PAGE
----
Why is it that some social norms are unexpectedly stable up to a tipping point, like homophobia in football, but change rapidly once they start to do so? And what stabilizes revenge norms even after effective legal orders have been established? Apparently, social and legal norms are not made for eternity. At any point in time, old norms erode and new norms emerge. Yet, normative change is often eruptive. And norms can be sticky, even if they almost completely lack societal support. The sociological rational choice literature on social norms has for a long time treated social norms as a static concept. The very idea of social norms as equilibria in a game-theoretical sense makes this conception the core of social norms. In contrast, this session aims at the understanding of the fundamental mechanisms of normative change.
The session aims to address the following kind of questions: Why and how do social norms change? How are unpopular social norms maintained? Or, What are the effects of norm content conflict in a population? We are particularly interested in the close integration of theoretical reasoning and empirical research. We therefore welcome rigorous theoretical or simulation contributions, e.g., game theoretical approaches, or dynamic and evolutionary models. We also welcome contributions that apply laboratory experiments, field experiments, online experiments, as well as other empirical approaches such as big data.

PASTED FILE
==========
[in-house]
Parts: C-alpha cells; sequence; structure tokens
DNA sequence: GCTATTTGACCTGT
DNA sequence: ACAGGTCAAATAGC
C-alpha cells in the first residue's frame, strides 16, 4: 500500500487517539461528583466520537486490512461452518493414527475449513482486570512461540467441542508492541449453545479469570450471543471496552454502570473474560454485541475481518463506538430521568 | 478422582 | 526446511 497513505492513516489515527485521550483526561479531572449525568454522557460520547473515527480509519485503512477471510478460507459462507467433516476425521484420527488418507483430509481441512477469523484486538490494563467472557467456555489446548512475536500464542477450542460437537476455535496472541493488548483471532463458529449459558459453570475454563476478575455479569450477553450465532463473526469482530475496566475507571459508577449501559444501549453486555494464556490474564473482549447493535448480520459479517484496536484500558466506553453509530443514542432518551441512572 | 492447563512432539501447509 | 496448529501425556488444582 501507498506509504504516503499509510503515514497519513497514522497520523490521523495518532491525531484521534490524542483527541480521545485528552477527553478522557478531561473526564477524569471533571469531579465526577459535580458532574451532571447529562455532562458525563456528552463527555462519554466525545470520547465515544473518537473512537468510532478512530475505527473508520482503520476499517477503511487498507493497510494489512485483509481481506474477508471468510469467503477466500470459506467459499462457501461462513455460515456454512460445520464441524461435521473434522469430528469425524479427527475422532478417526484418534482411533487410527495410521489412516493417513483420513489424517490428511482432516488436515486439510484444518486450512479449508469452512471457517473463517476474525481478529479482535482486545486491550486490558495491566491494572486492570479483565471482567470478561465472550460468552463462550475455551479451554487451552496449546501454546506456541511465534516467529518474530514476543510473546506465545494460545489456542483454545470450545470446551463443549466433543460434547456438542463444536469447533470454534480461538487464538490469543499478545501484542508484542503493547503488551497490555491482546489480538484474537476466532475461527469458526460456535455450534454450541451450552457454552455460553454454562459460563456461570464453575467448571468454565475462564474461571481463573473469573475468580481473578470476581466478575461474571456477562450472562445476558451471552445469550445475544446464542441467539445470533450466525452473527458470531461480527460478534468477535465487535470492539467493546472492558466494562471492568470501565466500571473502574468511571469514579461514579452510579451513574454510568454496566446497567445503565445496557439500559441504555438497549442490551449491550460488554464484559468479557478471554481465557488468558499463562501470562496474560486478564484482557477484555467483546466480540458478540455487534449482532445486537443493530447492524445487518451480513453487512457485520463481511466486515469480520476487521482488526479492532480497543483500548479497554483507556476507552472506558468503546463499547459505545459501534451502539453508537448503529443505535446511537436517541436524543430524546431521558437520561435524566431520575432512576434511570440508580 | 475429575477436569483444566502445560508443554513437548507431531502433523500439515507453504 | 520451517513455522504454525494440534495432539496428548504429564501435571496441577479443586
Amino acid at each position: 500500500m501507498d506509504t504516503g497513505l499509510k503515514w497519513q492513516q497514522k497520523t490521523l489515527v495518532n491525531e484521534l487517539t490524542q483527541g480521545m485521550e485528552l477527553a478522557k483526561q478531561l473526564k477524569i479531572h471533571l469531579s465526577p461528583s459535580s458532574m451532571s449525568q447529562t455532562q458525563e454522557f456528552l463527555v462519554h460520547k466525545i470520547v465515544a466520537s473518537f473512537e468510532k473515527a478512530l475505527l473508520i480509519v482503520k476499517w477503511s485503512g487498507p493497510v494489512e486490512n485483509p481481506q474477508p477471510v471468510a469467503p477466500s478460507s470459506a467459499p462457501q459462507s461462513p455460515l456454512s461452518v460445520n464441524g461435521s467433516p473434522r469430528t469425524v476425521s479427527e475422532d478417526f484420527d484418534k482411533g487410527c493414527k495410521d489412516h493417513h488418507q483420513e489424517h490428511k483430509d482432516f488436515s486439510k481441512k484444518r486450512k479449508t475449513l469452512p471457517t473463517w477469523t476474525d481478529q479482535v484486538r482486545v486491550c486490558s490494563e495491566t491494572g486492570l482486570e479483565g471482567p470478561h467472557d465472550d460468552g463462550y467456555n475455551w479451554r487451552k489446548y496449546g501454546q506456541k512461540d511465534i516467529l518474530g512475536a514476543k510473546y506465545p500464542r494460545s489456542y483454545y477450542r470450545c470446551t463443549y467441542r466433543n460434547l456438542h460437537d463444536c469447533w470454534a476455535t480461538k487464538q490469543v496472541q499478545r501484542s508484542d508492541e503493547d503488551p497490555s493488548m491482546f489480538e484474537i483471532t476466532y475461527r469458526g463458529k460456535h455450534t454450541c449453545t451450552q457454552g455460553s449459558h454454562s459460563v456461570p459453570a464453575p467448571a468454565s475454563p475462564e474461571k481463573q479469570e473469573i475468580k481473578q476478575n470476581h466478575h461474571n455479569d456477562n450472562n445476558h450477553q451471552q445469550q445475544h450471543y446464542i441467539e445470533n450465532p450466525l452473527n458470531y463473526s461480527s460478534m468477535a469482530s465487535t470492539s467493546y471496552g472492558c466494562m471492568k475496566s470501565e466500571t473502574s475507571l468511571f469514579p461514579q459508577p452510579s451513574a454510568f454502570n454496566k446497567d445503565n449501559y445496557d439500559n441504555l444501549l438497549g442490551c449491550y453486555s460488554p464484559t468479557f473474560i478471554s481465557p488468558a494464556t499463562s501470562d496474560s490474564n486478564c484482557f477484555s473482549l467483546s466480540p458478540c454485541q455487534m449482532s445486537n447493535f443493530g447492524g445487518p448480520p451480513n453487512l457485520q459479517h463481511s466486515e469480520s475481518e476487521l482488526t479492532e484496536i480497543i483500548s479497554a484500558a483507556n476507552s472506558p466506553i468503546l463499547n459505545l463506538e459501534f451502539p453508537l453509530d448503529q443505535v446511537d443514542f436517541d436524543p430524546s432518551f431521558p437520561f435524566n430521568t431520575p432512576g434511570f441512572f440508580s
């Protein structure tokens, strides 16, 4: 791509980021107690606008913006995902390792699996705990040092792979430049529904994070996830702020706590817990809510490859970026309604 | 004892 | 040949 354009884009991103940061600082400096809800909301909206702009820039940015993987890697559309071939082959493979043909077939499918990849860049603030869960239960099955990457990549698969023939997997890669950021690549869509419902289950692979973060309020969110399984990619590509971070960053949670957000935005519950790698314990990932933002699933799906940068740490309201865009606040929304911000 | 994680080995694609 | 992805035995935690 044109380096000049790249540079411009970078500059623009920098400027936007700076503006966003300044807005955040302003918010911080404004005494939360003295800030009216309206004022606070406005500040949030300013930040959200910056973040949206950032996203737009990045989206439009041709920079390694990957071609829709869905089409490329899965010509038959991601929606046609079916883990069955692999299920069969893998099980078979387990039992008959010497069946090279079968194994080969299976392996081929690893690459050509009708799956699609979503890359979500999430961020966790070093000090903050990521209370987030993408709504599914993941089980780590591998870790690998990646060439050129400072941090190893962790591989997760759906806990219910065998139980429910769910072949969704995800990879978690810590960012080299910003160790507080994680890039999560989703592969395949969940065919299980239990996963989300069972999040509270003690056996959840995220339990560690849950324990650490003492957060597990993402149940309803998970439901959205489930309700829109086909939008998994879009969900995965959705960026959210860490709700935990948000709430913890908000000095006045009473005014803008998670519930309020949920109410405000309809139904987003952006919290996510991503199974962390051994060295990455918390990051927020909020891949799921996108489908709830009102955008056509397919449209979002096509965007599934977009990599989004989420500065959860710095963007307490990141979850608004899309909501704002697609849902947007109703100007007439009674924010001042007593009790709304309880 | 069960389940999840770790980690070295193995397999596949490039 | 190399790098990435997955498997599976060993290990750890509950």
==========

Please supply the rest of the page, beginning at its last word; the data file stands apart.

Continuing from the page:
If you are interested in participating in this session, please do it here until the until 30 Sept 2017:
If you have questions, please contact Amalia Alvarez ( <mailto:firstname.lastname@example.org>email@example.com <mailto:firstname.lastname@example.org>.de) or Fabian Winter (email@example.com <mailto:firstname.lastname@example.org>) For more information please visit: